The Niti Aayog’s just-released School Education Quality Index (SEQI) has provided useful information on the comparative performance of states on various aspects of schooling, including teaching, learning and administration, which should help them to draw up policies and programmes for improvement. SEQI aims to drive policy reforms that will improve the quality of school education. The index seeks to institutionalise a focus on enhancing education outcomes by driving improvements in learning levels, access, equity, infrastructure and governance processes. The index recognises that school education is a subject on the Concurrent List and that State-level leadership is crucial for improving outcomes in a cost-effective manner. The index will serve as a regular and transparent review of the status of school education quality across the States and UTs. With 2015-16 as the base year and 2016-17 as the reference year, the report ranks 20 major states, eight smaller states and eight Union Territories on as many as 30 parameters including quality of education, accessibility, infrastructure and equity outcomes. The evaluation was comprehensive and threw up encouraging results in many areas, though the performance varied widely among the states. One positive finding is that most states showed a high net enrolment ratio (NER) of more than 90 per cent at the elementary level. But the NER figures fell considerably at the secondary level, indicating a high dropout rate. Most states have to address this problem. The report shows that 95 per cent of the schools have toilets for girls, which should help remove one negative factor in the enrolment of girls in schools in many places.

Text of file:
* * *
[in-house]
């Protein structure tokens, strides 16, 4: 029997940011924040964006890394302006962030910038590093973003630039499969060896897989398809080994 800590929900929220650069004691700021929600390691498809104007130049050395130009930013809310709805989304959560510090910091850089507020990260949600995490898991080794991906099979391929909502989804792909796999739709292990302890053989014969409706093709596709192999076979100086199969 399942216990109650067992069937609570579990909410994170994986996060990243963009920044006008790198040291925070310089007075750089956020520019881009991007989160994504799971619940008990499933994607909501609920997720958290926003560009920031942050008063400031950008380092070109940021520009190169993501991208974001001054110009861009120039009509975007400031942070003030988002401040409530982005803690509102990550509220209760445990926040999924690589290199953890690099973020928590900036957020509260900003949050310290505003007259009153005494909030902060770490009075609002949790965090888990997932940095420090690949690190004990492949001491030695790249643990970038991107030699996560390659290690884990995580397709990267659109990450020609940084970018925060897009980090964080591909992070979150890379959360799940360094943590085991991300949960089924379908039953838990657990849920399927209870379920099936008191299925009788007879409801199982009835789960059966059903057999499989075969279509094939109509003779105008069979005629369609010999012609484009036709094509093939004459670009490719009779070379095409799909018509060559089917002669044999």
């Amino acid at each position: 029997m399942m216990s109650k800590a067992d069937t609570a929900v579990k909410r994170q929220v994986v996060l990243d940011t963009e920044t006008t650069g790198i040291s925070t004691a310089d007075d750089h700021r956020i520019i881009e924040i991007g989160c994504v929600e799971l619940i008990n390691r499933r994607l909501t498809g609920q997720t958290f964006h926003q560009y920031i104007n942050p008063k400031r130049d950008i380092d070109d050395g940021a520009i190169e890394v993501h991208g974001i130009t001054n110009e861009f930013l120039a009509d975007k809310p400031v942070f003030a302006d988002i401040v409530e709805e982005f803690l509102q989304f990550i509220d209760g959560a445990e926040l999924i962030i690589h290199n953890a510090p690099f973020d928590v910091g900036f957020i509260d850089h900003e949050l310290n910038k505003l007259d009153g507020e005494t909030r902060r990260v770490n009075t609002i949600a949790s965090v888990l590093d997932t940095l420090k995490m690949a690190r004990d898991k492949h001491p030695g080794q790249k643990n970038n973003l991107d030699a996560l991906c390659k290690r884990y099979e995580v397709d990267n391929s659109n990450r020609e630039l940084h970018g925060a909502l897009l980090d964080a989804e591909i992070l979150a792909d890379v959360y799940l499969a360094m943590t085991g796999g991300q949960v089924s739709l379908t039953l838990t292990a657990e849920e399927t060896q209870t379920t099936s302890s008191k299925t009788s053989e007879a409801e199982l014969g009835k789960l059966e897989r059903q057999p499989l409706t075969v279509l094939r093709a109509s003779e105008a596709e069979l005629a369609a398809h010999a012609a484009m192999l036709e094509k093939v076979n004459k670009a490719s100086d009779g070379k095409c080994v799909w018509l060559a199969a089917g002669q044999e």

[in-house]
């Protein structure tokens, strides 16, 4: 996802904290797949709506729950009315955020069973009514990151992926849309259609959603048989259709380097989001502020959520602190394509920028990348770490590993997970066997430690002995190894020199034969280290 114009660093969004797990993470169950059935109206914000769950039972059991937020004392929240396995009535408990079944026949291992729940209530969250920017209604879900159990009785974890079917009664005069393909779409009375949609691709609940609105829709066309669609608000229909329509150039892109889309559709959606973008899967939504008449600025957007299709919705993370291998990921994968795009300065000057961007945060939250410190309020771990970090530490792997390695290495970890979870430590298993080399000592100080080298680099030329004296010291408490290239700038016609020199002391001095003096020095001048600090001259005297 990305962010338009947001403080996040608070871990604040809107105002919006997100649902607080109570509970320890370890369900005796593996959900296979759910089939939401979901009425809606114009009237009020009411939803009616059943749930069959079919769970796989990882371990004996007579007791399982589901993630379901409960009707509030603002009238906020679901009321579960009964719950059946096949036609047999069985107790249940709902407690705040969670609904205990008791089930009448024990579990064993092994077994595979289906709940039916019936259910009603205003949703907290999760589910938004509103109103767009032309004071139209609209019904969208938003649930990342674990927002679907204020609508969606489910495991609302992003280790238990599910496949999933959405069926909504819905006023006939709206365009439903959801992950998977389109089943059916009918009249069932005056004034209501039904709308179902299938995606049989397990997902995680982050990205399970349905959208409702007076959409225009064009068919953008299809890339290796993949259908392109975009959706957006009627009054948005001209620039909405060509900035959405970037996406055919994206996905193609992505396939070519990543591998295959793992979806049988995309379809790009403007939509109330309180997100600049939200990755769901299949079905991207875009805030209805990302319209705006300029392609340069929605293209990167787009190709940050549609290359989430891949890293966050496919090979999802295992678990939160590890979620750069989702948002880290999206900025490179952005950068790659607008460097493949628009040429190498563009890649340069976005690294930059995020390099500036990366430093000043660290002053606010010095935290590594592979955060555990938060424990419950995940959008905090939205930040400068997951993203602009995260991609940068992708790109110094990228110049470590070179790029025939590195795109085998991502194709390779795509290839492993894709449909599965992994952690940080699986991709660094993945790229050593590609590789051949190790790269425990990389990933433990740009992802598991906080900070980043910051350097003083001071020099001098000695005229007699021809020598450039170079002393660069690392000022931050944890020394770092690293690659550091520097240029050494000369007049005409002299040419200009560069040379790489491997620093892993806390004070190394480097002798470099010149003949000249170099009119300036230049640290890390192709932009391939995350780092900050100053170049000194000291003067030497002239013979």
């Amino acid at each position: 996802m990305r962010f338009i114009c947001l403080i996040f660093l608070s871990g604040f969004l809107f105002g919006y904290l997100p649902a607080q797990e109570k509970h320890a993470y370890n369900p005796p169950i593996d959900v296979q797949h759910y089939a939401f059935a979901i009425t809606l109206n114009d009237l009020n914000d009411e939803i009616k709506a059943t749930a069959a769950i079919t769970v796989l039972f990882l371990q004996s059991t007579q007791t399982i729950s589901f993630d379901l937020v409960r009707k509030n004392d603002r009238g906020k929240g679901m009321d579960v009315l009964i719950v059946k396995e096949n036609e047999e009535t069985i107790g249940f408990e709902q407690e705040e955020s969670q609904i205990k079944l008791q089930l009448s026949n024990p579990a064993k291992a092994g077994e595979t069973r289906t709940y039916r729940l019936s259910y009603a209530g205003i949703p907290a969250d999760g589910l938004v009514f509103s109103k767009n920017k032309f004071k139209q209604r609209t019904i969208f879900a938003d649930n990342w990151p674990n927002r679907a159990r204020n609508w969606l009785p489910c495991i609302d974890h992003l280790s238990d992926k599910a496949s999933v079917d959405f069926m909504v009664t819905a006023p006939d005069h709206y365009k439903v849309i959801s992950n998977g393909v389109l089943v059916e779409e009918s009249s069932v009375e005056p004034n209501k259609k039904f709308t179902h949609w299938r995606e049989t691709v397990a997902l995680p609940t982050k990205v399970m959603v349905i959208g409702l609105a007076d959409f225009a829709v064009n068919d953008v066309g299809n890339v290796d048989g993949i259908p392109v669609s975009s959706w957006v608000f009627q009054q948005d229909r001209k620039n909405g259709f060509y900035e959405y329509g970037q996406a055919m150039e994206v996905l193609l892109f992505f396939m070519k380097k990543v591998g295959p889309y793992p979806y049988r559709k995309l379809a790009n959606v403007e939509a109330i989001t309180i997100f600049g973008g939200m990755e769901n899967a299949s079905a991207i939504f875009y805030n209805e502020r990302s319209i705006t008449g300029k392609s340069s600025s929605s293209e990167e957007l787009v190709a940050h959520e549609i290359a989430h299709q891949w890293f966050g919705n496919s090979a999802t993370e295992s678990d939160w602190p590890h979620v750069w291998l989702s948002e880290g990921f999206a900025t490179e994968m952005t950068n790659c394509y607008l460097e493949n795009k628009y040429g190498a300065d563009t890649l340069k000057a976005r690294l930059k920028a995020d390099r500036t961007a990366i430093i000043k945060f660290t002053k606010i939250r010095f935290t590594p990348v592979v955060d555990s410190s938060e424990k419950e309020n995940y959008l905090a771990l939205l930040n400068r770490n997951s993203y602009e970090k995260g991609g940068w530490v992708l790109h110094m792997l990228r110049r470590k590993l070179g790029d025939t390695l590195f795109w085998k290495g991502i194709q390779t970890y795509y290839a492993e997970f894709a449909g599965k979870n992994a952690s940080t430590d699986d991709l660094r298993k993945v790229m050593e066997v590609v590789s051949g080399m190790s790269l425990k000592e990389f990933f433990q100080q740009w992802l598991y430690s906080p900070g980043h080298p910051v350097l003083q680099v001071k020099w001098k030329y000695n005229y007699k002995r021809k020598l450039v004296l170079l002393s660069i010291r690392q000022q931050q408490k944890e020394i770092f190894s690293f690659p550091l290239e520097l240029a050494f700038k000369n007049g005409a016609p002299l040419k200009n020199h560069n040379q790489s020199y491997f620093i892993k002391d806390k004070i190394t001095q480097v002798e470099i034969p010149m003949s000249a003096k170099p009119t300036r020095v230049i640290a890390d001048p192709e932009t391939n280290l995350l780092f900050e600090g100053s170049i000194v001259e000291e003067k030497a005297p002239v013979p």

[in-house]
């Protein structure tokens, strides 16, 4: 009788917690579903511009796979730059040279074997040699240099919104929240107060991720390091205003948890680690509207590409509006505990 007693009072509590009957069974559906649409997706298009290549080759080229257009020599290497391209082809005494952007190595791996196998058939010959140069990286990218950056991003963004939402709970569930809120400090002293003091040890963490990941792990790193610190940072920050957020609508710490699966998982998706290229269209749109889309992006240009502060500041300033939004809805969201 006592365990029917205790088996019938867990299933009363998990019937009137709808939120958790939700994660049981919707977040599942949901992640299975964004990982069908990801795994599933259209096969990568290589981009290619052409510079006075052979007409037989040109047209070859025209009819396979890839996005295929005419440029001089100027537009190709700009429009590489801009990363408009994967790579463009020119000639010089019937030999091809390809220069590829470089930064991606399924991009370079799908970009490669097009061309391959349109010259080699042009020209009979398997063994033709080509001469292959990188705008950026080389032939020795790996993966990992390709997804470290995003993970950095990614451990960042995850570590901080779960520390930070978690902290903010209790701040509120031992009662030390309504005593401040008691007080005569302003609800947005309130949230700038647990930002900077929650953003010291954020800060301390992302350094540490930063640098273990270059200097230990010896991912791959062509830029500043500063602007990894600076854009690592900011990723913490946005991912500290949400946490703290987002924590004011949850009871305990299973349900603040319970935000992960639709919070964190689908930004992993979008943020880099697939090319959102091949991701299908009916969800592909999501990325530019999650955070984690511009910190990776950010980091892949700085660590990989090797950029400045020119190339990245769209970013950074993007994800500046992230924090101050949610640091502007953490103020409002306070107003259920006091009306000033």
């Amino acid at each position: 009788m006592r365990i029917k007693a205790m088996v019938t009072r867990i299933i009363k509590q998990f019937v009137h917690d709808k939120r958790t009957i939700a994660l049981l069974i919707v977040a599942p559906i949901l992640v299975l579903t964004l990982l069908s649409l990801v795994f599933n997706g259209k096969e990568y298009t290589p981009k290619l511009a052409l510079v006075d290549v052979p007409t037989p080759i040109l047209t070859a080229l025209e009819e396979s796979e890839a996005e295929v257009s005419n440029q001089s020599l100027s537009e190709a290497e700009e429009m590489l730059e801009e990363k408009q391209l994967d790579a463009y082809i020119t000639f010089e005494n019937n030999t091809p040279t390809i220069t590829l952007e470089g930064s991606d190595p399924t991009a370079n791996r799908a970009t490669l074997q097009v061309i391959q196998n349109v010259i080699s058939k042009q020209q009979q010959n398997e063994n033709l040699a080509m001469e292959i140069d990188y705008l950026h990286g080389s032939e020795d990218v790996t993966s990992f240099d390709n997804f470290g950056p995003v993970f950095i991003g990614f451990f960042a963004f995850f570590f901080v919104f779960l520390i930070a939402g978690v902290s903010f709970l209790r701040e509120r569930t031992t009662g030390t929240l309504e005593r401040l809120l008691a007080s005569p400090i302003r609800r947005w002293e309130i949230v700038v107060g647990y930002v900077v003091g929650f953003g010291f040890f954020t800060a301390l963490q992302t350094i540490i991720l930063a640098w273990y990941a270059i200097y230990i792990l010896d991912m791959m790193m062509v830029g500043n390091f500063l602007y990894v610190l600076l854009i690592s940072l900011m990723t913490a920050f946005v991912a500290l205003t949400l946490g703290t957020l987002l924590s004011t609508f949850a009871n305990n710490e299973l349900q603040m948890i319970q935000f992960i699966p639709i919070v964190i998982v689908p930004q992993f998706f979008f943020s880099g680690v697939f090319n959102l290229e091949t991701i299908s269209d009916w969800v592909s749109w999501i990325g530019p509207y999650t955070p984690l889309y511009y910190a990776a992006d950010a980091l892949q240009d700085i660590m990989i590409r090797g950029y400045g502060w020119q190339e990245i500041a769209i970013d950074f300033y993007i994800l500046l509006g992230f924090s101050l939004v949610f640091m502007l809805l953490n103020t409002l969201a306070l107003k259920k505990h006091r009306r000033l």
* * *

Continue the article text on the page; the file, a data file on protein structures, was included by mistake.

The index reconfirmed the gap between southern and northern states in learning outcomes but pointed to the efforts made by some backward states to move forward. Kerala leads the ranking of 20 major states in overall performance, followed by Tamil Nadu while Uttar Pradesh is at the bottom. Kerala, Rajasthan and Karnataka are the top performers in learning outcomes. Among the smaller states, Manipur, Tripura and Goa bagged the first three positions. Rajasthan, which has been a laggard in the past, has made good progress, but the challenge is to sustain it. It is also remarkable that among 20 large states, 18, including UP, showed high rates of improvement in overall performance. But the improvement is from a low base, so they have to move much further to better their overall ranking and performance in specific areas.
One important finding is about the unevenness of performance in the case of the underlying parameters among the states. While the scores of the top three performers in learning outcomes ranged from the 70s to the 90s, they scored less than 50 on infrastructure. Though Karnataka leads in learning outcomes, it has slipped in overall performance from the fifth position in 2015-16 to the 13th position in 2016-17. The data should incentivise states to improve educational standards in schools. The Centre has decided to link bonus grants for education to the states’ performance in learning outcomes. One important point is that states should pay attention to all aspects of education like infrastructure, access, teachers’ training and attendance of students, along with learning outcomes, so that they gain on overall performance.